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Modern Russian corporate governance: convergent forces or product of Russia's history?

  • Buck, Trevor
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    Does Russian corporate governance in the new millennium amount to a gradual evolution towards US-style corporate governance, or can it be expected to continue to reflect historical institutions and national culture? When multinationals complain about State interference in firms' strategies and operations, can this be a permanent state of affairs, or is the situation likely to change? After 1991, Russia, in the middle of a huge crisis, embarked on a program of mass privatization, ostensibly with a view to creating full, market-based corporate governance, with open information disclosure, and enterprise ownership by outside investors having no relationship with the firm other then through their shares. In practice, however, it has become clear that a very different pattern has emerged, especially in manufacturing industries with relational investors, including managers and employees, as well as banks and other firms linked horizontally or vertically, little share liquidity. There is continued hostility towards active western and other genuinely 'outside' investors, and persistently strong State influence. This paper argues that this outcome can only be understood in the context of business history.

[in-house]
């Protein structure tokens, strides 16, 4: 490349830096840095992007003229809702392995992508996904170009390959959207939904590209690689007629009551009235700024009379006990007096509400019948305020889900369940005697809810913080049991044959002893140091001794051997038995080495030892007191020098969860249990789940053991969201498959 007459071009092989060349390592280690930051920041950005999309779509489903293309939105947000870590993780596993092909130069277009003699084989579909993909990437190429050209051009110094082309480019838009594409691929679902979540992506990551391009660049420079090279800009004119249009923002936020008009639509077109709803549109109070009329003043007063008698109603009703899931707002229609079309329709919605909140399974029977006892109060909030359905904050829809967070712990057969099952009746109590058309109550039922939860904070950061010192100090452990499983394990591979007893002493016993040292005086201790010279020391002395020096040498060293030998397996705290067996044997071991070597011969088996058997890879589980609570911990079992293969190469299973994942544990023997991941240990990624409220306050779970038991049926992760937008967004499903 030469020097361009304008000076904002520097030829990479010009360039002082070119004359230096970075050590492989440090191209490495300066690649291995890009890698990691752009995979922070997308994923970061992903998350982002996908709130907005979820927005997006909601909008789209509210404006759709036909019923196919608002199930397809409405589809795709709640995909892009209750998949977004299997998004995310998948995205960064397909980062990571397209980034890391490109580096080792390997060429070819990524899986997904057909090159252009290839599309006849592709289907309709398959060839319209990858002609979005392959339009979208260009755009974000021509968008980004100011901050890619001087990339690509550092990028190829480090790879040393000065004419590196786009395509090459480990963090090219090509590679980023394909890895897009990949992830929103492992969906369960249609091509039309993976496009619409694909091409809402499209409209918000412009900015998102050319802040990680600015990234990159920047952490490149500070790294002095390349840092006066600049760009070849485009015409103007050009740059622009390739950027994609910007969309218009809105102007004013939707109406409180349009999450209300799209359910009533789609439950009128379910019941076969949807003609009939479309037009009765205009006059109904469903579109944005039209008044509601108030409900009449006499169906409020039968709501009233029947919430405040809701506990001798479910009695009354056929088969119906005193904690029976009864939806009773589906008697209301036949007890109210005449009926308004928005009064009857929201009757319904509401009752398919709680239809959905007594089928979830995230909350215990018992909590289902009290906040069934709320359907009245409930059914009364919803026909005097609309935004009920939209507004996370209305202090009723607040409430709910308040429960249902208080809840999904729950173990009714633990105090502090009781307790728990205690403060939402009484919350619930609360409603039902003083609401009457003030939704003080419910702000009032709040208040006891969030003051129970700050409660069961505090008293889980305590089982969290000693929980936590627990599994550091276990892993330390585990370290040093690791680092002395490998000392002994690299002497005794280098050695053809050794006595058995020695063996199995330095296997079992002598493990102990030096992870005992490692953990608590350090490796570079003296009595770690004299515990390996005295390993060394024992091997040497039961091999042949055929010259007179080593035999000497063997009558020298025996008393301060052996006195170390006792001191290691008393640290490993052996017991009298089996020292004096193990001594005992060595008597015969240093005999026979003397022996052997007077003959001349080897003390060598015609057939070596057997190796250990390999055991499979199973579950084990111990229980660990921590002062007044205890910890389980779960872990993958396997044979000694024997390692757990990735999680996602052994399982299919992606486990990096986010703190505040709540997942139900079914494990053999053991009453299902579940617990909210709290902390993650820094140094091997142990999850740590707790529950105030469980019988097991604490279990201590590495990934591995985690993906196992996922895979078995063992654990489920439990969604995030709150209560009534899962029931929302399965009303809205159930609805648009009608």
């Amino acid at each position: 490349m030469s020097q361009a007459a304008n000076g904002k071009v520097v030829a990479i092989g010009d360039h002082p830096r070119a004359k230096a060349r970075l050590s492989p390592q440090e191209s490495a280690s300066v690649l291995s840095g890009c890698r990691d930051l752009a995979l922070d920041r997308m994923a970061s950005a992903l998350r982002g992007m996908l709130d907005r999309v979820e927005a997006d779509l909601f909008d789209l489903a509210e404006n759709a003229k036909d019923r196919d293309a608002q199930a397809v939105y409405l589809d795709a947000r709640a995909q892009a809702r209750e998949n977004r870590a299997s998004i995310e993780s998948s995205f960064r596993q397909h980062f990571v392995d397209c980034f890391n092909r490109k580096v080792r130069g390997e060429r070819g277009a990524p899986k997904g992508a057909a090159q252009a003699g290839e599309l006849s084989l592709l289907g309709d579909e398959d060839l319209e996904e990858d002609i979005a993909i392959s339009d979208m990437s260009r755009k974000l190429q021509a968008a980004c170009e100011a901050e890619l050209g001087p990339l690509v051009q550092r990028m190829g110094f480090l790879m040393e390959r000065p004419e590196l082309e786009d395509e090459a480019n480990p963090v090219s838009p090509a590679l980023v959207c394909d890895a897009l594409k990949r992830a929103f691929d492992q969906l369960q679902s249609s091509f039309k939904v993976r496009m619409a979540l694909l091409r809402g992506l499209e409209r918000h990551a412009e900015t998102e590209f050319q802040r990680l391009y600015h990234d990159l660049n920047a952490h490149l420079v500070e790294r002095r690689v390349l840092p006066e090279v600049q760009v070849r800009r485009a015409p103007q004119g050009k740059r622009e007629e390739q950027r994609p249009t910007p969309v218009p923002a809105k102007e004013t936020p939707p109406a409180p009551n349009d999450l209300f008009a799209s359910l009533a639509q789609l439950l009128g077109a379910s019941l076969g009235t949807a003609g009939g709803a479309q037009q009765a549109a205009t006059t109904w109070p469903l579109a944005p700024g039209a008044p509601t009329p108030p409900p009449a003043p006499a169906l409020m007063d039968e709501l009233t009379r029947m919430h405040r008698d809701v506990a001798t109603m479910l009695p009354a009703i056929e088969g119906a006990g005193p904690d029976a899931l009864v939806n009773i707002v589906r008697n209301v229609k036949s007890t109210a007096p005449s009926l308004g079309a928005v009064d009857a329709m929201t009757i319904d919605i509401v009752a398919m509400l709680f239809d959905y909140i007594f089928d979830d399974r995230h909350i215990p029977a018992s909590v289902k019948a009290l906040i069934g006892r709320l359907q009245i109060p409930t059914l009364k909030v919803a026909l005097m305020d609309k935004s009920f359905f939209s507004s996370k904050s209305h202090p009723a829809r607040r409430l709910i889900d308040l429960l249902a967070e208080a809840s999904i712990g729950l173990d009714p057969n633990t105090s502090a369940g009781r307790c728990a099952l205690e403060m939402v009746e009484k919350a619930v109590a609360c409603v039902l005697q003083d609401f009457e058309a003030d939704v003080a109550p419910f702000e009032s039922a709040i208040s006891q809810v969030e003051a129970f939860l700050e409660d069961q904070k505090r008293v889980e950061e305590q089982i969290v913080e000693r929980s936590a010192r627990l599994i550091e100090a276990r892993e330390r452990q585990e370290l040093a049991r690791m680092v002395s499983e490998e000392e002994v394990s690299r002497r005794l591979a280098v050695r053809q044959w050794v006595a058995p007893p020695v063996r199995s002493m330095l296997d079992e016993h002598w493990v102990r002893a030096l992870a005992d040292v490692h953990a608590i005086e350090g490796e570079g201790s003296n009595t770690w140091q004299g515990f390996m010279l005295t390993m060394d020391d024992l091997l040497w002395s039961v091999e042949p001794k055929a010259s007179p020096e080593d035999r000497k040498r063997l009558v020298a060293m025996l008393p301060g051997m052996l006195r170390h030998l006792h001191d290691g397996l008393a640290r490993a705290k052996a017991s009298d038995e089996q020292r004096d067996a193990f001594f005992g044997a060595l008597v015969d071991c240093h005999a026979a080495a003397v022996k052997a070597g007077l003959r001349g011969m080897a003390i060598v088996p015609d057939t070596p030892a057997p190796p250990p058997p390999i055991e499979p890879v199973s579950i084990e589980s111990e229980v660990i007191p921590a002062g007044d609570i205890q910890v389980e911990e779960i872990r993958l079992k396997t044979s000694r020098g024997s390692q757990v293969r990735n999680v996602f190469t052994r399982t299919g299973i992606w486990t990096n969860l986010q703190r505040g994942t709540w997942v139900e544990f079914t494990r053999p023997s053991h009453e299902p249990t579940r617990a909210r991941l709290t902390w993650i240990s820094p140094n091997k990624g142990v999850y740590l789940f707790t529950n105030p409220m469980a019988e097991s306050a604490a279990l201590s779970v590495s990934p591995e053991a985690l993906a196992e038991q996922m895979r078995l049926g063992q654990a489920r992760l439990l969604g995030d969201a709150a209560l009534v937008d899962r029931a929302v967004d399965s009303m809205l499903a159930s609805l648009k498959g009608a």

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    Article provided by Elsevier in its journal Journal of World Business.

    Volume (Year): 38 (2003)
    Issue (Month): 4 (November)
    Pages: 299-313

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    Handle: RePEc:eee:worbus:v:38:y:2003:i:4:p:299-313
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    1. Jeffrey D. Sachs & Andrew Warner, 1995. "Economic Reform and the Process of Global Integration," Brookings Papers on Economic Activity, Economic Studies Program, The Brookings Institution, vol. 26(1, 25th A), pages 1-118.
    2. Trevor Buck & Malcolm Tull, 2000. "Anglo-American Contributions to Japanese and German Corporate Governance after World War Two," Business History, Taylor & Francis Journals, vol. 42(2), pages 119-140.
    3. Andrei Shleifer & Robert W. Vishny, 1995. "A Survey of Corporate Governance," Harvard Institute of Economic Research Working Papers 1741, Harvard - Institute of Economic Research.
    4. Filatotchev, Igor & Wright, Mike & Buck, Trevor & Zhukov, Vladimir, 1999. "Corporate entrepreneurs and privatized firms in russia, ukraine, and belarus," Journal of Business Venturing, Elsevier, vol. 14(5-6), pages 475-492.
    5. Casson Mark, 1993. "Cultural Determinants of Economic Performance," Journal of Comparative Economics, Elsevier, vol. 17(2), pages 418-442, June.
    6. Rafael LaPorta & Florencio Lopez-de-Silanes & Andrei Shleifer & Robert W. Vishny, . "Legal Determinants of External Finance," Working Paper 19443, Harvard University OpenScholar.
    7. McCarthy, Daniel & Puffer, Sheila, 2002. "Corporate Governance in Russia:: towards a European, US, or Russian Model?," European Management Journal, Elsevier, vol. 20(6), pages 630-640, December.
    8. McCarthy, Daniel J. & Puffer, Sheila M. & Naumov, Alexander I., 2000. "Russia's retreat to statization and the implications for business," Journal of World Business, Elsevier, vol. 35(3), pages 256-274.
    9. Igor Filatotchev & Mike Wright & Michael Bleaney, 1999. "Privatization, insider control and managerial entrenchment in Russia," The Economics of Transition, The European Bank for Reconstruction and Development, vol. 7(2), pages 481-504, July.
    10. Susan J Linz, 1997. "Russian Firms in Transition: Champions, Challengers and Chaff*," Comparative Economic Studies, Palgrave Macmillan, vol. 39(2), pages 1-36, July.
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